Macarena Garcia plays a courageous matador in gimmicky Blancanieves.
BLANCANIEVES (Pablo Berger). 104 minutes. Opens Friday (May 31). For venues and times, see listings. Rating: NNN
If you (like the Academy) fell in love with The Artist, you are duty bound to check out Blancanieves. This Spanish retelling of Snow White (with some Cinderella beats) is yet another exquisitely shot black-and-white silent film that trades primarily in nostalgia and not much else.
Pablo Berger's throwback recreates 1920s Spain - not the historic version, but that of a cultural memory populated by flamenco dancers and matadors. Our Snow White, Carmencita (played by the angelic Sofía Oria as a child and the ripe-looking Macarena García as an adult), is the daughter of a flamenco dancer and a matador. The former dies during childbirth, while the latter is paralyzed after an incident with a bull.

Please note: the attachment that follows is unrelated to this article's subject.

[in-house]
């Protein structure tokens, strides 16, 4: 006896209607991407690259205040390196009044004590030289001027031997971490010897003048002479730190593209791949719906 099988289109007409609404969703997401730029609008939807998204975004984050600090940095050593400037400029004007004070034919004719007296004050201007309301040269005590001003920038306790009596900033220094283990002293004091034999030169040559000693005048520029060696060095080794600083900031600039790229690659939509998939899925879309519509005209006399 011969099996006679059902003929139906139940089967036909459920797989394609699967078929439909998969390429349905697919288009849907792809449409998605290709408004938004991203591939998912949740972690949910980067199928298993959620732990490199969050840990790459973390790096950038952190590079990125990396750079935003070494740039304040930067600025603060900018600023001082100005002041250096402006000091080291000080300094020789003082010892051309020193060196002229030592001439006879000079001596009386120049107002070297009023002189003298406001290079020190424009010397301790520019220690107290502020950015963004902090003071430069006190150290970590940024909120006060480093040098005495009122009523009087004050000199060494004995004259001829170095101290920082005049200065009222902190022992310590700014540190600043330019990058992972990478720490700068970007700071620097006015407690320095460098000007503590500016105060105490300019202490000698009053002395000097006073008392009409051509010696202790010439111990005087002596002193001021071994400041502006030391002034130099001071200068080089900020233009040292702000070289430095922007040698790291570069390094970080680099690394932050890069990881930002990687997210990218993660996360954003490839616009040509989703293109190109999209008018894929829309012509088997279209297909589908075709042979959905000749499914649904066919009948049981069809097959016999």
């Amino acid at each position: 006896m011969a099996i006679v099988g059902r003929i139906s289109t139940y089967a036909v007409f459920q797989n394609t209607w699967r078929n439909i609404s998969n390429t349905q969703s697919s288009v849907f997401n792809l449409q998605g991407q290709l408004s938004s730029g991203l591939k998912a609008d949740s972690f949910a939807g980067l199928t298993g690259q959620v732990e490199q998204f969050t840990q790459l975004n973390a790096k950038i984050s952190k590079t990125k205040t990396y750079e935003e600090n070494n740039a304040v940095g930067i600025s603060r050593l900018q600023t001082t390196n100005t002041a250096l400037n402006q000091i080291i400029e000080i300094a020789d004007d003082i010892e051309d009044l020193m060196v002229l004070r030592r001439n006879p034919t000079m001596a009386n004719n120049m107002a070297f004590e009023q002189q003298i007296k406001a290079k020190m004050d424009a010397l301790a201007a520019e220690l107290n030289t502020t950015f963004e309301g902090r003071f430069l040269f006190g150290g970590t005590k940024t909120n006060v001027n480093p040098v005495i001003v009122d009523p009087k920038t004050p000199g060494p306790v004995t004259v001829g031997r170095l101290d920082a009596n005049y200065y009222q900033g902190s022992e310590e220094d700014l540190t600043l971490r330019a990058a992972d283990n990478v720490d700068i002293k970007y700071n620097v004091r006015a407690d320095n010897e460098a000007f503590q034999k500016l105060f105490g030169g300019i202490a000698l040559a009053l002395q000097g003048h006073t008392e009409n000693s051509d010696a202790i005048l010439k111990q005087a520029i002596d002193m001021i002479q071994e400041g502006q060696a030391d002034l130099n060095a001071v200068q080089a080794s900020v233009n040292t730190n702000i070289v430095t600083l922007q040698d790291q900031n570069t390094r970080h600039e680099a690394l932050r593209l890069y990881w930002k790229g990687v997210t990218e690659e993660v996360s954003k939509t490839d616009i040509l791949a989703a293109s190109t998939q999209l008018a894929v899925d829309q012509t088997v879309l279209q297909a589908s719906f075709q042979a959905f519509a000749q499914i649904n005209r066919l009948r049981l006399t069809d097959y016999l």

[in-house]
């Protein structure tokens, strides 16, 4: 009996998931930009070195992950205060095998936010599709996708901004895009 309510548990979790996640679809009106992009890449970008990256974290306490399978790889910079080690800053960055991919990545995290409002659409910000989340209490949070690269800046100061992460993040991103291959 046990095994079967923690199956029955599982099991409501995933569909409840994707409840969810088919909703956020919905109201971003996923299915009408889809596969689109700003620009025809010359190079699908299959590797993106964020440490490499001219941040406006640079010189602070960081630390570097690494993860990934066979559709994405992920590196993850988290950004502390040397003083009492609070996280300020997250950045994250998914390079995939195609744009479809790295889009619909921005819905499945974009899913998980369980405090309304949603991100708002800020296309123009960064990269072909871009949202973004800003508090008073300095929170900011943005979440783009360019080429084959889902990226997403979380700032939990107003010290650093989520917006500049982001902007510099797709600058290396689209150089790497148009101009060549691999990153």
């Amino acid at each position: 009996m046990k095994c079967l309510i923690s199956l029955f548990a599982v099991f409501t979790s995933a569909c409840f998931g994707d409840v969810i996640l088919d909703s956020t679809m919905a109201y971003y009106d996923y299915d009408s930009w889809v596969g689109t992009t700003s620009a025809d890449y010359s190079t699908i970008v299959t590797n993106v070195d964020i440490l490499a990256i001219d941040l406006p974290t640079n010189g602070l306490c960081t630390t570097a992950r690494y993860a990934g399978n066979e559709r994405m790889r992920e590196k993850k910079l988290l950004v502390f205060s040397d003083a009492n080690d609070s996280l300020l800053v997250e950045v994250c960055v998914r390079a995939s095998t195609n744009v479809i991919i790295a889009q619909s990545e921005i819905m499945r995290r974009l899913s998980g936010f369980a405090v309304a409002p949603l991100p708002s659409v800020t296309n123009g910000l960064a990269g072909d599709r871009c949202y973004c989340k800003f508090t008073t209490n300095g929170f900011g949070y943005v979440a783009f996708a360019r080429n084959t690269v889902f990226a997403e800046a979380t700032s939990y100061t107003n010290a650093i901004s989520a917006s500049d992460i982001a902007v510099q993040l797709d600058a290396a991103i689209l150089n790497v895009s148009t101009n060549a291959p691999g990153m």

That leaves Carmencita to contend with Maribel Verdú's vain, gold-digging stepmother, Encarna. Verdú has a lot of fun with her sadomasochistic take on the classic evil stepmother, while Oria and García are primarily tasked with flaunting their large, soulful eyes for (the film's true star) the camera.
Berger's ability to create sweeping visuals with the restraints of the 1:85 frame aspect ratio is remarkable. However, the film is so impressed with its recreation of the old iconography that it fails to communicate anything significant with its craft. What's the point of revisiting the past if you have nothing to say about it?
Like The Artist, Blancanieves is delightfully novel, but it also feels trapped by its innovative gimmickry.